You have told me that you think that I am “energetic” and “upbeat” when I am training. I think that training work allows me to connect to these qualities. This is why I keep coming back for more. I think I am a better person when I am training.

As for tips for new teacher trainers. It is important for each trainer to find their own voice. The trainer community if full of incredibly gifted people. When I first started out I was intimidated. As I became more experienced, I learned that the results that we were getting did not really depend on any great talent from the trainers. The courses always produce results because we work hard, and the participants want to learn. We basically set everything up and then facilitate. Becoming aware of this took the pressure off of me. I also found that the trainers that I have worked with have all been supportive. This was essential for me. They support and validate what I do and this made it possible for me to be myself and find my own voice.

Answer Guy and Answer Gal. In Erbil, Iraq.

What’s in your trainer bag?

I do have quite a few things that I take with me. I am not sure why but I have found the following to be helpful in no particular order.

  • A stuffed animal. (for my last course I used a stuffed beaver) During the course the animal comes into play in many unforeseeable ways.
  • Sets of plastic clothes pegs. I use them when I do pair works or jigsaw activities. I have 4 different colors.
  • 2 bells. I use them for games or sometimes to signal the end of an activity
  • A set of small board magnets that I got in Korea – they have the best magnets
  • A small flag of the country where I am training
  • A film director’s “clacker”. I use it to signal the start or finish of a role play or when we video something
  • An obviously fake microphone. I find that a person will speak more when they are holding a microphone. I used to use a board pen but a toy one works great.
  • Objects for finding partners. I typically get sets of toy animals (2 of each) or cars. My latest one was sets of different kinds of mustaches
  • A magic wand. This comes in handy for dealing with impossible requests from the participants.
  • A coffee mug with a lid so I can carry coffee with me and not spill it.
  • A set of rubber balls. They can be used for juggling or other activities requiring balls.
  • A Bluetooth speaker for playing music with my smart phone
  • A set of colored sticks for doing the post teaching reflection (I got this from you)

I just love the list! It could actually be a different post, just because it is so practical, and fun to read, and shows lots of practices that illustrate the beliefs you wrote about. Love it!

[Note to readers: if you liked the list of ideas above you may enjoy Kate’s guest post about her ‘Trainer Bag’]

Juggling as a learning experience. Jordan.

What questions about teaching or training have you always wanted to be asked about?

Can people be trained to be good teachers?

Yes and no. Like with any job a person needs to have a set of skills and attitudes which will be an asset in their field. I have observed quite a few teachers and I have noticed that there are a lot of different “styles”. A teacher does not have to be a great entertainer. We need to find what works best for us. That said, it helps to enjoy interacting with people, to be creative, organized, physically fit, able to work under pressure, have a sense of humor, and to be empathetic.

Thank you for the warm conversation David! From what you said I would like to remember keeping the balance between engagement and purpose, trusting the learners, and welcoming bits of fun into the sessions, even on serious matters. Thank you for adding these ideas into my metaphorical ‘trainer bag!’, and for having a chance to talk about training this summer.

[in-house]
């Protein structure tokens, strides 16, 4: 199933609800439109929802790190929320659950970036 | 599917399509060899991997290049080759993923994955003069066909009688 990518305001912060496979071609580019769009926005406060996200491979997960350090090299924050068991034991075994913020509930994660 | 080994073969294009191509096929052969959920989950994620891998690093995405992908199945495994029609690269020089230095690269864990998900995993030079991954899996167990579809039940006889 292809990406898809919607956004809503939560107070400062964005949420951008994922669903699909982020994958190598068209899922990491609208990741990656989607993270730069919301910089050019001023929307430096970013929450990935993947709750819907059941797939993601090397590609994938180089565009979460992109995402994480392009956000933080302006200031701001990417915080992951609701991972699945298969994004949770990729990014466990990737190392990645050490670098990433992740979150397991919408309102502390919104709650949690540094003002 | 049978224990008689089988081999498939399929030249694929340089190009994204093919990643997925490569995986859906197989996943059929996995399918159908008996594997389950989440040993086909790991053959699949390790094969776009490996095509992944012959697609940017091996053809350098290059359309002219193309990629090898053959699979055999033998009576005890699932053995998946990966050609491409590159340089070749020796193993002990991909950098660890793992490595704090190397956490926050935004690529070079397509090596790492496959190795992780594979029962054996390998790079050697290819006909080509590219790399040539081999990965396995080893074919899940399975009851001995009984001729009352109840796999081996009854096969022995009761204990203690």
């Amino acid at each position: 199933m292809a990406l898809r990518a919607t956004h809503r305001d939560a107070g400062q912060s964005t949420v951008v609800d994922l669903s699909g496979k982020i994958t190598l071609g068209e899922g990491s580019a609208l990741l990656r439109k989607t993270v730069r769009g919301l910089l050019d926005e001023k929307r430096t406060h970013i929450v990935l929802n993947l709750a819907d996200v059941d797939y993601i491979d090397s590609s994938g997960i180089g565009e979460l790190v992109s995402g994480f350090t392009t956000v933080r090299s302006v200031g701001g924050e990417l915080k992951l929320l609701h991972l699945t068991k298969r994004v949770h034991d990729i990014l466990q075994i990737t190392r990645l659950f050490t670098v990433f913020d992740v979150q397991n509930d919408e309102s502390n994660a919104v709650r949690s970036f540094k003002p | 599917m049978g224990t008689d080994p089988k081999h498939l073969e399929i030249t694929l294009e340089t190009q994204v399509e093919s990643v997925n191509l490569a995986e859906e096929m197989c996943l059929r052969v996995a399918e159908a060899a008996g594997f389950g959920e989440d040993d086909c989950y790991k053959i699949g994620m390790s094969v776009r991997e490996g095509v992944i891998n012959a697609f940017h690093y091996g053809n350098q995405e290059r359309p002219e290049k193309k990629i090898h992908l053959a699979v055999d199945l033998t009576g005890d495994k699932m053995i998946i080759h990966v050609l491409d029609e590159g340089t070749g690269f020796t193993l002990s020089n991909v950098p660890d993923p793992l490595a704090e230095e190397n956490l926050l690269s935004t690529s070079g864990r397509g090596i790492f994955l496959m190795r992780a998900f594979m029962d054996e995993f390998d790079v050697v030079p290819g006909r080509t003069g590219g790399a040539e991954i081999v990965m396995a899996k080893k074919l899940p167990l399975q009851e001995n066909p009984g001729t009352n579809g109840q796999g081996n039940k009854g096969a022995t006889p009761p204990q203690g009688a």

David Donaldson has been based in Barcelona for so long that he now claims the Catalan capital as home. He has worked as a TESOL teacher and DOS/owner of a Barcelona language school. He holds the Cambridge Diploma in Teaching English to Speakers of Other Languages (DELTA), and has been an SIT TESOL Certificate trainer since 2006. David has run his own SIT TESOL training site in Barcelona and has traveled far and wide to work on SIT TESOL and Best Practices in TESOL courses in the United States, Mexico, Korea and Turkey. He is also a teacher trainer for the World Learning AMIDEAST Professional Certificate in English Language Teaching (PCELT) working with in-service teachers in Jordan, Egypt, Iraq and Kuwait. He particularly enjoys working with experienced teachers as they rediscover their love of teaching. In his free time, he enjoys cycling, playing the guitar, and singing in the Barcelona English Choir.

About Zhenya

ELT: teacher educator, trainer coach, reflective practice addict
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2 Responses to Trainer Conversation with David Donaldson

  1. Ron Bradley/Global TEFL says:

    Loved getting to know David a bit more through your wonderful blog, Zhenya. He and I (and Ellen and Brian) trained together a group of Turkish educators at the University of Massachusetts a few years ago. I appreciate his belief that we need to “trust the students”. Some time ago it occurred to me that in order to be a teacher, we need to have a student or students. But to be a student does not require the need to have a (physical) teacher. This puts quite a different slant on what it means to teacher and to learn. I’ll leave it there.



    • Zhenya says:

      Hi Ron
      Thank you for the comment! That training at the University of Massachusetts had a fantastic team of educators: wish I could join you all.
      I would love to learn more about the idea ‘to be a student does not require the need to have a (physical) teacher’. Have been thinking a lot about learning online recently, and one idea on my mind is about letting go of ‘control’ we seem to need in the actual classroom (‘control’ of the tasks students are working on, the pace, the dynamics, even the mood). Indeed, need to think more of what learning and teaching is/involves. So… let’s keep the conversations going! 🙂